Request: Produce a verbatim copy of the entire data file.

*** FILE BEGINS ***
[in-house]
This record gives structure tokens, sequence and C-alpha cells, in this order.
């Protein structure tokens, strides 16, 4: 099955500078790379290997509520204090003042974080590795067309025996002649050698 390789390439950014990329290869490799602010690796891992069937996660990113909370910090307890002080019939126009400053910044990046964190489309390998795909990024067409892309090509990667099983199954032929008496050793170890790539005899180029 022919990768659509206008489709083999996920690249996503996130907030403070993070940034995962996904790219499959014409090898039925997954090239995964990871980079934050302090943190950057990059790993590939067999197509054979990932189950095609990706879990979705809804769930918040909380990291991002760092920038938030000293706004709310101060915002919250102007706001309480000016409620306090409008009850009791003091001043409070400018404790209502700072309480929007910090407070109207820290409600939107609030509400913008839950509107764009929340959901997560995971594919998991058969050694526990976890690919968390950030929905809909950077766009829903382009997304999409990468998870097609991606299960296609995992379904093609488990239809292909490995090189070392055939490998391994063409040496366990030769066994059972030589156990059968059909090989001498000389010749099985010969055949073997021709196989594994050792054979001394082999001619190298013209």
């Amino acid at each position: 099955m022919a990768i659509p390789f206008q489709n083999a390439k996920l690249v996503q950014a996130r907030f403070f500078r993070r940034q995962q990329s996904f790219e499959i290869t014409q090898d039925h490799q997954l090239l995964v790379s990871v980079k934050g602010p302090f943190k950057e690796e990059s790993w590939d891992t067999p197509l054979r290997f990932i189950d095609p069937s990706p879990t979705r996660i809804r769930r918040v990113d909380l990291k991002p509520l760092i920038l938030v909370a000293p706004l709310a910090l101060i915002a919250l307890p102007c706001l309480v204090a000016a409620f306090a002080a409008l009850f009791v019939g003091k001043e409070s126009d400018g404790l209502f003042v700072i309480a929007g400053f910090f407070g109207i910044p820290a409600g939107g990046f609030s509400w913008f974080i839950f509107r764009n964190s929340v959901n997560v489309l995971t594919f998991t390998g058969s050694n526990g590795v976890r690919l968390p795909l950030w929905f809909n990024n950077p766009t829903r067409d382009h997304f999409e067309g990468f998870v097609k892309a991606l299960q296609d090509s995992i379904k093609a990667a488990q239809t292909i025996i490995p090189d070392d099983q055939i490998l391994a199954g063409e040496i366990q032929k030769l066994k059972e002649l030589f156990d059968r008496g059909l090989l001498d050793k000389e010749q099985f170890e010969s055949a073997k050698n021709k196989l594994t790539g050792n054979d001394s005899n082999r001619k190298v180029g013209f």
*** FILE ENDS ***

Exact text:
[in-house]
This record gives structure tokens, sequence and C-alpha cells, in this order.
């Protein structure tokens, strides 16, 4: 099955500078790379290997509520204090003042974080590795067309025996002649050698 390789390439950014990329290869490799602010690796891992069937996660990113909370910090307890002080019939126009400053910044990046964190489309390998795909990024067409892309090509990667099983199954032929008496050793170890790539005899180029 022919990768659509206008489709083999996920690249996503996130907030403070993070940034995962996904790219499959014409090898039925997954090239995964990871980079934050302090943190950057990059790993590939067999197509054979990932189950095609990706879990979705809804769930918040909380990291991002760092920038938030000293706004709310101060915002919250102007706001309480000016409620306090409008009850009791003091001043409070400018404790209502700072309480929007910090407070109207820290409600939107609030509400913008839950509107764009929340959901997560995971594919998991058969050694526990976890690919968390950030929905809909950077766009829903382009997304999409990468998870097609991606299960296609995992379904093609488990239809292909490995090189070392055939490998391994063409040496366990030769066994059972030589156990059968059909090989001498000389010749099985010969055949073997021709196989594994050792054979001394082999001619190298013209």
């Amino acid at each position: 099955m022919a990768i659509p390789f206008q489709n083999a390439k996920l690249v996503q950014a996130r907030f403070f500078r993070r940034q995962q990329s996904f790219e499959i290869t014409q090898d039925h490799q997954l090239l995964v790379s990871v980079k934050g602010p302090f943190k950057e690796e990059s790993w590939d891992t067999p197509l054979r290997f990932i189950d095609p069937s990706p879990t979705r996660i809804r769930r918040v990113d909380l990291k991002p509520l760092i920038l938030v909370a000293p706004l709310a910090l101060i915002a919250l307890p102007c706001l309480v204090a000016a409620f306090a002080a409008l009850f009791v019939g003091k001043e409070s126009d400018g404790l209502f003042v700072i309480a929007g400053f910090f407070g109207i910044p820290a409600g939107g990046f609030s509400w913008f974080i839950f509107r764009n964190s929340v959901n997560v489309l995971t594919f998991t390998g058969s050694n526990g590795v976890r690919l968390p795909l950030w929905f809909n990024n950077p766009t829903r067409d382009h997304f999409e067309g990468f998870v097609k892309a991606l299960q296609d090509s995992i379904k093609a990667a488990q239809t292909i025996i490995p090189d070392d099983q055939i490998l391994a199954g063409e040496i366990q032929k030769l066994k059972e002649l030589f156990d059968r008496g059909l090989l001498d050793k000389e010749q099985f170890e010969s055949a073997k050698n021709k196989l594994t790539g050792n054979d001394s005899n082999r001619k190298v180029g013209f």